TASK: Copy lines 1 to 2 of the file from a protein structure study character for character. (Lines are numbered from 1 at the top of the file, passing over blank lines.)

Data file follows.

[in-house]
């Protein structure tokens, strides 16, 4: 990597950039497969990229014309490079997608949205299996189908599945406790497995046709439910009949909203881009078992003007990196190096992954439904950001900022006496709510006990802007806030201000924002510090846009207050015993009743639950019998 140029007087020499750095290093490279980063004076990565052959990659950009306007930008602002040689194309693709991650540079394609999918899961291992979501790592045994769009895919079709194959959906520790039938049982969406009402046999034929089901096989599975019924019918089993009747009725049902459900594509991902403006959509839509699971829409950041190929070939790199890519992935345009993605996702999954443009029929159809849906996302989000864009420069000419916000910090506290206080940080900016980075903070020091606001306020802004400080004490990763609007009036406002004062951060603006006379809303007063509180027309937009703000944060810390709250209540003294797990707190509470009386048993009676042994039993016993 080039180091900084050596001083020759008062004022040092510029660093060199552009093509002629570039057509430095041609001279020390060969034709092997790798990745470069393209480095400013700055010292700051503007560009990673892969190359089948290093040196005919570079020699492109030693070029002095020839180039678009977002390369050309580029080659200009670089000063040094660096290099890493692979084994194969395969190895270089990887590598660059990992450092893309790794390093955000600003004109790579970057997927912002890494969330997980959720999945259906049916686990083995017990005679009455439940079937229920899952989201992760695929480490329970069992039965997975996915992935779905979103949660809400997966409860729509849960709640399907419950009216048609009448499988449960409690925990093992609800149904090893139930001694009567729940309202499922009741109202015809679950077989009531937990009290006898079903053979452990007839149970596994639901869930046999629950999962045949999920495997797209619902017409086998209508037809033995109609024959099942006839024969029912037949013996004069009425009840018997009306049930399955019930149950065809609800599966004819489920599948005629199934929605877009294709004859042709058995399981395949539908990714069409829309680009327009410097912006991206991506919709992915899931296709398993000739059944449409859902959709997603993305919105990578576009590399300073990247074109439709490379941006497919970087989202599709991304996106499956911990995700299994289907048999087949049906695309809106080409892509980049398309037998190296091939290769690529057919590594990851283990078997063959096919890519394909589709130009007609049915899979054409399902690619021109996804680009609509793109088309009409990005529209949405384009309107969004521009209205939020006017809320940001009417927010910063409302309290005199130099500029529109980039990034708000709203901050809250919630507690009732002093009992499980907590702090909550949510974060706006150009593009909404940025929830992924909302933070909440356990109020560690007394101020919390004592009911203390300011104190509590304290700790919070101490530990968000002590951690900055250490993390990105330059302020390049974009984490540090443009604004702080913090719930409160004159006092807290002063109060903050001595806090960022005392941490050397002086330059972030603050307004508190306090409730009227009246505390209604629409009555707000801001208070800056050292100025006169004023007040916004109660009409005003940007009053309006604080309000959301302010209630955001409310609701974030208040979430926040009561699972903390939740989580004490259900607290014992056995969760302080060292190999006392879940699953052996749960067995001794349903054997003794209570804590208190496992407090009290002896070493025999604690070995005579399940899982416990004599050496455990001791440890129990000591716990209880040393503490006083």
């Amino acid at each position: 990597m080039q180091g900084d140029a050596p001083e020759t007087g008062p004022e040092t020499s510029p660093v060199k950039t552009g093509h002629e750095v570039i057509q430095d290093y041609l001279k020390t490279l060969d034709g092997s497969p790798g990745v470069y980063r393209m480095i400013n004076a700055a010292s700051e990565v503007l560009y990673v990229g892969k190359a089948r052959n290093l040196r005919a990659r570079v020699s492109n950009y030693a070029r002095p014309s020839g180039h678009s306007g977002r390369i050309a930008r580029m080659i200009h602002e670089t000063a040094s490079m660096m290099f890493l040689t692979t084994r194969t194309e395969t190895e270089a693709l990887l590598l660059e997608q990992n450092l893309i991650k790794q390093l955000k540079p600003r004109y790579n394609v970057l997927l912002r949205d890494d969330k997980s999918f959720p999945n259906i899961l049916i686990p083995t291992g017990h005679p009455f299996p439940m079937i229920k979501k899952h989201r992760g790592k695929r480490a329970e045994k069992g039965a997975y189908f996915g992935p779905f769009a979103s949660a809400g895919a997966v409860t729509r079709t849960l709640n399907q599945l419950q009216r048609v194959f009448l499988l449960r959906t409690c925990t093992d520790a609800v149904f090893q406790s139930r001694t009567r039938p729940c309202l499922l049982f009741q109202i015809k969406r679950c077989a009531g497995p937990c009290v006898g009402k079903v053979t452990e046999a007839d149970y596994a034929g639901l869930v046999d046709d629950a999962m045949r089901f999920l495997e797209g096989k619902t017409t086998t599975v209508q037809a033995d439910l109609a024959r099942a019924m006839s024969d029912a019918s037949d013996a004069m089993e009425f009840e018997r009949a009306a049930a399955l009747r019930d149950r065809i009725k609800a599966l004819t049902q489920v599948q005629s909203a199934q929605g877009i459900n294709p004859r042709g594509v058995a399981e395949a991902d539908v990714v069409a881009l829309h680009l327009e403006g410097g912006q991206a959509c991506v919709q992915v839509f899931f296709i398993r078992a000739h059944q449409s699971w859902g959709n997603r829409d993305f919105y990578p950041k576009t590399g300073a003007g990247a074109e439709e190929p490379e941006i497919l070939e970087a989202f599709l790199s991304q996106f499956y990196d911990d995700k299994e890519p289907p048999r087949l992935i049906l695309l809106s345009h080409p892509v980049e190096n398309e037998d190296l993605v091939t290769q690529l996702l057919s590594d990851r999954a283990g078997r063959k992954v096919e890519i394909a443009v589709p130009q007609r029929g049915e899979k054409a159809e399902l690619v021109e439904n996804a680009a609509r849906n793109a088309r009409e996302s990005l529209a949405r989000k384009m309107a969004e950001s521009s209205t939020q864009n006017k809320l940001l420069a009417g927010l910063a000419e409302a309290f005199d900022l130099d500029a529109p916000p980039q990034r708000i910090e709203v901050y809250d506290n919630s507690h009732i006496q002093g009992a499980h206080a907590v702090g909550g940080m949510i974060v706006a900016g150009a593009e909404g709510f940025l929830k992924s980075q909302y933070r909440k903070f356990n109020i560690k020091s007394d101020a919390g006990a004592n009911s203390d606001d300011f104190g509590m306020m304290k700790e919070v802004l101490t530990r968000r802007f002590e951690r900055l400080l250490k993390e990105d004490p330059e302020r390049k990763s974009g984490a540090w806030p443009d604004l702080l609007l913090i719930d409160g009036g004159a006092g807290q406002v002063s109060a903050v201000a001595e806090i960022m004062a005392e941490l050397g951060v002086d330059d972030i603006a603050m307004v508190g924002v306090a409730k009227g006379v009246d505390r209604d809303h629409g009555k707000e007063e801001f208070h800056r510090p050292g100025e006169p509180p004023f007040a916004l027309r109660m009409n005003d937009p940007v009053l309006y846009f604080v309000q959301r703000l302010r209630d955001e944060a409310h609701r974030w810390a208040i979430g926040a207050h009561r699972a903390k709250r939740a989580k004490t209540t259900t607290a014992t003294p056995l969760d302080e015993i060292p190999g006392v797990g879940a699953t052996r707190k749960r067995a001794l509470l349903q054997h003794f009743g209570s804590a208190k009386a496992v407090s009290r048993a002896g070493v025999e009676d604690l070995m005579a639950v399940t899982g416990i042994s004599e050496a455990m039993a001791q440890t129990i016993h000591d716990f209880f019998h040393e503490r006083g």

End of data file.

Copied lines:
[in-house]
């Protein structure tokens, strides 16, 4: 990597950039497969990229014309490079997608949205299996189908599945406790497995046709439910009949909203881009078992003007990196190096992954439904950001900022006496709510006990802007806030201000924002510090846009207050015993009743639950019998 140029007087020499750095290093490279980063004076990565052959990659950009306007930008602002040689194309693709991650540079394609999918899961291992979501790592045994769009895919079709194959959906520790039938049982969406009402046999034929089901096989599975019924019918089993009747009725049902459900594509991902403006959509839509699971829409950041190929070939790199890519992935345009993605996702999954443009029929159809849906996302989000864009420069000419916000910090506290206080940080900016980075903070020091606001306020802004400080004490990763609007009036406002004062951060603006006379809303007063509180027309937009703000944060810390709250209540003294797990707190509470009386048993009676042994039993016993 080039180091900084050596001083020759008062004022040092510029660093060199552009093509002629570039057509430095041609001279020390060969034709092997790798990745470069393209480095400013700055010292700051503007560009990673892969190359089948290093040196005919570079020699492109030693070029002095020839180039678009977002390369050309580029080659200009670089000063040094660096290099890493692979084994194969395969190895270089990887590598660059990992450092893309790794390093955000600003004109790579970057997927912002890494969330997980959720999945259906049916686990083995017990005679009455439940079937229920899952989201992760695929480490329970069992039965997975996915992935779905979103949660809400997966409860729509849960709640399907419950009216048609009448499988449960409690925990093992609800149904090893139930001694009567729940309202499922009741109202015809679950077989009531937990009290006898079903053979452990007839149970596994639901869930046999629950999962045949999920495997797209619902017409086998209508037809033995109609024959099942006839024969029912037949013996004069009425009840018997009306049930399955019930149950065809609800599966004819489920599948005629199934929605877009294709004859042709058995399981395949539908990714069409829309680009327009410097912006991206991506919709992915899931296709398993000739059944449409859902959709997603993305919105990578576009590399300073990247074109439709490379941006497919970087989202599709991304996106499956911990995700299994289907048999087949049906695309809106080409892509980049398309037998190296091939290769690529057919590594990851283990078997063959096919890519394909589709130009007609049915899979054409399902690619021109996804680009609509793109088309009409990005529209949405384009309107969004521009209205939020006017809320940001009417927010910063409302309290005199130099500029529109980039990034708000709203901050809250919630507690009732002093009992499980907590702090909550949510974060706006150009593009909404940025929830992924909302933070909440356990109020560690007394101020919390004592009911203390300011104190509590304290700790919070101490530990968000002590951690900055250490993390990105330059302020390049974009984490540090443009604004702080913090719930409160004159006092807290002063109060903050001595806090960022005392941490050397002086330059972030603050307004508190306090409730009227009246505390209604629409009555707000801001208070800056050292100025006169004023007040916004109660009409005003940007009053309006604080309000959301302010209630955001409310609701974030208040979430926040009561699972903390939740989580004490259900607290014992056995969760302080060292190999006392879940699953052996749960067995001794349903054997003794209570804590208190496992407090009290002896070493025999604690070995005579399940899982416990004599050496455990001791440890129990000591716990209880040393503490006083």